It can be worrisome for investors that states and municipalities are incurring substantial debts in these tough economic times. There are concerns that soon these institutions will end up defaulting on their issued bonds. However, municipal bonds have a historically low rate of default, even in tough times. In the event that munis do end up defaulting, it is usually from bonds to fund hospitals or housing projects. If that potential risk is a primary concern, investors should simply steer clear of buying those types of municipal bonds.

New issues of munis occur when an institution initially offers the bonds to the market of buyers. It could be seen as an Initial Public Offering in the municipal bond world. This is when the bond is issued at its initial amount. There are a few new bonds issued every day, but the schedule of what is available and when is inconsistent.

After the initial issue of a municipal bond, the bond falls into the secondary bond market. The secondary market of munis is where most of the bond exchange occurs. This takes place over the counter, meaning that bonds are bought and sold through dealers, not on regulated exchanges like stocks. An investor can buy and sell bonds through various brokerages, either full service or discount, or through actual bond dealers. A bond transaction in the secondary market is when a municipal bond is bought or sold at a different price than the original amount. This secondary market also allows investors to buy bonds over a wide range of amounts, prices, coupons and yields.

Who Owns Municipal Bonds?

According to the Federal Reserve, individual households (individual investors), mutual and money market funds, life insurance companies, property and casualty insurance companies, closed-end investment funds, commercial banks, and foreign investors are the most common holders of municipal bonds. Over the past 10 years, households, commercial banks, life insurance companies, foreign investors and mutual funds have increased their holdings of municipal bonds. In these volatile economic times, investing in these municipal bonds is seen as a safe way to maintain wealth for these various institutions.

Individuals own about $1.88 trillion of the total municipal debt. The most common type of households investing in munis are wealthy individuals in high income tax brackets. They are more likely to invest in municipal bonds because of the favorable tax-exemptions on income from these securities. These individual investors may be more concerned with a steady income rather than returns, a hallmark of the baby boomer generation.

Who issues Municipal Bonds?

Municipal bonds are issued by governmental organizations aimed towards funding activities that serve a civic duty and the public good. This includes states, towns, cities, counties, school districts, hospitals, transportation authorities, universities and colleges, housing projects, road and highway authorities, water districts, and power districts. It should also be noted that the United States territories, American Samoa, Puerto Rico, Guam, the Northern Mariana Islands and the U.S. Virgin Islands also issue municipal bonds.

As stated above, issuance of municipal bonds has been on the rise over the last two decades. As revenues from taxes and other operations have declined, these institutions have been more likely to issue municipal bonds as a way to fund civic activities.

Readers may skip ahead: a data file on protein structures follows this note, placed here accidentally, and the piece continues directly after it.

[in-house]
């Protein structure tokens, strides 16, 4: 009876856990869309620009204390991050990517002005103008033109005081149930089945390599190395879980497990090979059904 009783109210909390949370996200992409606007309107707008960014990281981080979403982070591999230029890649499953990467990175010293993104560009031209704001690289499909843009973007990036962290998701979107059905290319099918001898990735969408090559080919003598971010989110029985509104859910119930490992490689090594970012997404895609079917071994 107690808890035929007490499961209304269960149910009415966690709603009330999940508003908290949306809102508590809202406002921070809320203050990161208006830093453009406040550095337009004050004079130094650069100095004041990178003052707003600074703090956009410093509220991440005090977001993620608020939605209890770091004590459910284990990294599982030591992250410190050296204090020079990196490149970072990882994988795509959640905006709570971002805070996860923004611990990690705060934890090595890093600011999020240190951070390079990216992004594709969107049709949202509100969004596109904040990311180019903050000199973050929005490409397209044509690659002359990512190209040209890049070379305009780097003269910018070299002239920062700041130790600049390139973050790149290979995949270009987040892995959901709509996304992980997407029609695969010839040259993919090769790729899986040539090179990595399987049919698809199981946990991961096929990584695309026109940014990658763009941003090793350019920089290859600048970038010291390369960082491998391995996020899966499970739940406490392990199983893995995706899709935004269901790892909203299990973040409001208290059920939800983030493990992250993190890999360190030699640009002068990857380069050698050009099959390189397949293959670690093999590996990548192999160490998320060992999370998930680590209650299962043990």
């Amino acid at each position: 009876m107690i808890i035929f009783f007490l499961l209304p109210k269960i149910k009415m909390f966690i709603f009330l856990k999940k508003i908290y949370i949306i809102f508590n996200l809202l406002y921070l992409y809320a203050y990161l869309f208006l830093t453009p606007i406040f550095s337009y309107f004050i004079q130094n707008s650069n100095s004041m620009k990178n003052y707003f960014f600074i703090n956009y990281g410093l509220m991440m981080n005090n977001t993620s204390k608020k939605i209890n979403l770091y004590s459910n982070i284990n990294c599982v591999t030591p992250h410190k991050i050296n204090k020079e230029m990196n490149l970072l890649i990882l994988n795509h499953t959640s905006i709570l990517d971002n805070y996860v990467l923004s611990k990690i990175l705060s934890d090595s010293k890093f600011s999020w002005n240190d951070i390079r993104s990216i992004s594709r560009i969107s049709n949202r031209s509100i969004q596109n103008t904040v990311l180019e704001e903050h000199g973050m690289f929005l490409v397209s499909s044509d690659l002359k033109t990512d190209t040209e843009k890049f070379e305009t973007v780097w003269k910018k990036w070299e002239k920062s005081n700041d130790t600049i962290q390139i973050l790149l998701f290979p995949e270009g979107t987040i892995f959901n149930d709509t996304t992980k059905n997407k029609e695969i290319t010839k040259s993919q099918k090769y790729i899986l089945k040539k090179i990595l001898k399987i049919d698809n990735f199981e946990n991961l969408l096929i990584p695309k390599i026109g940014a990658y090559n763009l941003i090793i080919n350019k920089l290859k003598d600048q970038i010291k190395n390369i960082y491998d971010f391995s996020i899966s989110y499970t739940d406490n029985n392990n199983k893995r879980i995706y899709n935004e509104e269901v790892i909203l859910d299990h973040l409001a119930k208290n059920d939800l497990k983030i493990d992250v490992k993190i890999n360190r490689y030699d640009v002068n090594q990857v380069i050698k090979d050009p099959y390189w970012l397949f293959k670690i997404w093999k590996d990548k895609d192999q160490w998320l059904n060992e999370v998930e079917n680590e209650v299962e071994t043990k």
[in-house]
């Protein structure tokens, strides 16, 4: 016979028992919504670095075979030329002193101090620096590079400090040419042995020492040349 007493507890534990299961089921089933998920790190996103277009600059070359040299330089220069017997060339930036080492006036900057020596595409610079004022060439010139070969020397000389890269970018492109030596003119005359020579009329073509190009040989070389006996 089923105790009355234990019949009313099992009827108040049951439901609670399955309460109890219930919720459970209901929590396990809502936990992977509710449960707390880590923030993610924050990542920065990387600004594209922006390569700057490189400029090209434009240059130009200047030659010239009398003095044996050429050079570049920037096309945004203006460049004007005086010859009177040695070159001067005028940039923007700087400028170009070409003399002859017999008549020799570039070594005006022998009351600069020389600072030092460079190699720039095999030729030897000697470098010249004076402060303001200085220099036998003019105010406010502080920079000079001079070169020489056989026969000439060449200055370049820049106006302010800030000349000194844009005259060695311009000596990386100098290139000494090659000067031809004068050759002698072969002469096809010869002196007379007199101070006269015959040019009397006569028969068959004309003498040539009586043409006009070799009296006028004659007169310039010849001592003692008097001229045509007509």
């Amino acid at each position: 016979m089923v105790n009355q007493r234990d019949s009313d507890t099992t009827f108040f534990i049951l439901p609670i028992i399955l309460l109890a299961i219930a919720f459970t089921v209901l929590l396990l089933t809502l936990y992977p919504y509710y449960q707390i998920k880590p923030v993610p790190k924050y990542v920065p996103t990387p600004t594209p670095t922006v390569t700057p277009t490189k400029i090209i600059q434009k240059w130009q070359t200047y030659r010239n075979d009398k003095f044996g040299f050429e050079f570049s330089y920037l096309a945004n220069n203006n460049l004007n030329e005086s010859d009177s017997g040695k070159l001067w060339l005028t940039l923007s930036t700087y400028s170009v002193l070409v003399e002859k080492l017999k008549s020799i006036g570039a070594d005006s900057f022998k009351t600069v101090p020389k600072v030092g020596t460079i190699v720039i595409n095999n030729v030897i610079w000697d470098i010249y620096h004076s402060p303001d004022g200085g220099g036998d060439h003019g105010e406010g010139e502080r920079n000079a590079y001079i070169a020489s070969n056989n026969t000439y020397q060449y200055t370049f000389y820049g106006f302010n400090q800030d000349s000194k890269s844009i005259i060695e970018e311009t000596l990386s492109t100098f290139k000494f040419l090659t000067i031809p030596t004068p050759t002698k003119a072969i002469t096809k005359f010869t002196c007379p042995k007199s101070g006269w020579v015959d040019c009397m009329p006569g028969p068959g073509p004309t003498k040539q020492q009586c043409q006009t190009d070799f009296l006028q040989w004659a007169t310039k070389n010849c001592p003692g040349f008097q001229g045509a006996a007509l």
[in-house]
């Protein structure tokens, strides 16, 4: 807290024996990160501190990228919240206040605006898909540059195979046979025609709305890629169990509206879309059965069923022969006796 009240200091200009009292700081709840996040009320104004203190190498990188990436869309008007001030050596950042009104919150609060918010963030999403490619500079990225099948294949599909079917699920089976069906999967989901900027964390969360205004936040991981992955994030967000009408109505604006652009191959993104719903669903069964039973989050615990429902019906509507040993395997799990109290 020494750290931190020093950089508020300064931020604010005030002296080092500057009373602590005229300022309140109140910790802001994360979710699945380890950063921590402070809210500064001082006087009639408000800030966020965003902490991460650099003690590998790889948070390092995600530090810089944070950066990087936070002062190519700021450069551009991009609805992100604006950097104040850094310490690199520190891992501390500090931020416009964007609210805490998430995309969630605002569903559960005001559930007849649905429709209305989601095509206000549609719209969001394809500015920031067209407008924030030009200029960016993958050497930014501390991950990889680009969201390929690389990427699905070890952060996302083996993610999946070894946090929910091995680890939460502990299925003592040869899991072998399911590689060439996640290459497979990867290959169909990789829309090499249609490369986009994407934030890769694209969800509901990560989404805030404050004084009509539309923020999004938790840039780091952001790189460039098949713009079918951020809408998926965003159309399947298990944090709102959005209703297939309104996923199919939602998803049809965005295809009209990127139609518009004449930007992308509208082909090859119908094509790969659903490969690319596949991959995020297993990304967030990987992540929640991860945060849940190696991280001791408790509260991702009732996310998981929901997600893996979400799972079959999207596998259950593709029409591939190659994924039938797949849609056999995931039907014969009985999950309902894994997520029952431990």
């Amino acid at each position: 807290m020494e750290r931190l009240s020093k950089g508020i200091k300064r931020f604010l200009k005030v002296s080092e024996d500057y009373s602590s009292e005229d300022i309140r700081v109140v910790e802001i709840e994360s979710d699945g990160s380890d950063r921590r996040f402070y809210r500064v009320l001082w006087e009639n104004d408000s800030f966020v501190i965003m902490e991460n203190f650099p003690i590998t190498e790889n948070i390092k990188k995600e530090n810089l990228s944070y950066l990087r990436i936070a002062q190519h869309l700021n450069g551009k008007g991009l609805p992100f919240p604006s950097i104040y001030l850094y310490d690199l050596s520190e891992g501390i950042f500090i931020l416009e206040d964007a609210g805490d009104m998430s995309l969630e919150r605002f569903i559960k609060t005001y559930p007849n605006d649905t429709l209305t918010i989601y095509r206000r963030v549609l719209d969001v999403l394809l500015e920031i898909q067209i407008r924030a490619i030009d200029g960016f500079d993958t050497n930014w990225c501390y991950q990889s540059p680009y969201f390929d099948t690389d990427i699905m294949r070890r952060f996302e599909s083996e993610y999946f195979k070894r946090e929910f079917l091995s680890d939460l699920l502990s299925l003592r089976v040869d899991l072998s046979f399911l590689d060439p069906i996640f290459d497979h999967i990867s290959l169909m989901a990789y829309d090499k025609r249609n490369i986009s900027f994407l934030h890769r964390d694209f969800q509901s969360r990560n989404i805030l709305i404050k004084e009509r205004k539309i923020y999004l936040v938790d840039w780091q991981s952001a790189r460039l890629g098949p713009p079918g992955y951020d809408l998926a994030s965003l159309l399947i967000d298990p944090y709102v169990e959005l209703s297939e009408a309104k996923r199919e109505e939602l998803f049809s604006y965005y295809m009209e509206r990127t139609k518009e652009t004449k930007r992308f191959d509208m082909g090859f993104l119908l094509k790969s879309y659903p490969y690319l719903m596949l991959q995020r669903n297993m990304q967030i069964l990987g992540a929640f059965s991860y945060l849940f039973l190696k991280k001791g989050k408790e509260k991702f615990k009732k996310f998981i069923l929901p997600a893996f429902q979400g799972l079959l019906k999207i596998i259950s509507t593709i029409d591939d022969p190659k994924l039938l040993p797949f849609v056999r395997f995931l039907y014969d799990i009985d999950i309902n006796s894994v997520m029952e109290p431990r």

How Do I Buy Municipal Bonds?

Investors buy municipal bonds through a number of different outlets. Popular online brokerages such as Scottrade or E*Trade offer a large variety of bonds from which to choose. If an investor is knowledgeable about what they want to invest in, then this route can be beneficial as it will cut out the middleman and potential fees that could arise, as well as offer a large pool of potential bonds for purchase.

There are also local and online bond dealers that might specialize in a certain area of municipal bond depending on area or institution. The advantage offered by these specialized dealers is their knowledge about certain bonds and bond areas. They usually have a limited amount of bonds that they own and sell. However, because of this, these small bond dealers use online directories to search for a larger pool of bonds that an investor could use without the dealer. These online directories, like Munigo.com, are a great way of searching for the sale of bonds on the market.

Be careful when dealing with certain bond dealers as they might have an incentive to sell questionable bonds that benefit their commission rather than an investor’s portfolio. This can include bond-specific dealers as well as financial advisors from full-service brokerage firms. Many times, dealers and advisors are not schooled in all areas of municipal bonds, so it could be a disadvantage for an investor to take strict advice from anyone. Like any area of investing, investors should do their own due diligence in determining what municipal bonds are right for their given situation.

The Bottom Line

Investors must be aware that though the risks are limited, municipal bonds are not risk free. As with any investment, do the homework necessary to determine if the municipal bond path is the right one for you. Investors must take into account the default risk, the potential interest rate risk (munis are fixed-rate instruments, so if interest rates go up then bondholders are missing out on potentially higher interest returns) and call risk (if a bond issuer decides to pay back the bond amount at a given time). Also, the liquidity of these bonds might not be as easy as some investors might prefer. Depending on what type of bond an investor holds, it might not sell right away. However, if an investor is willing to put in the work, municipal bonds can be a great way to see steady tax-exempt income with minimal risk.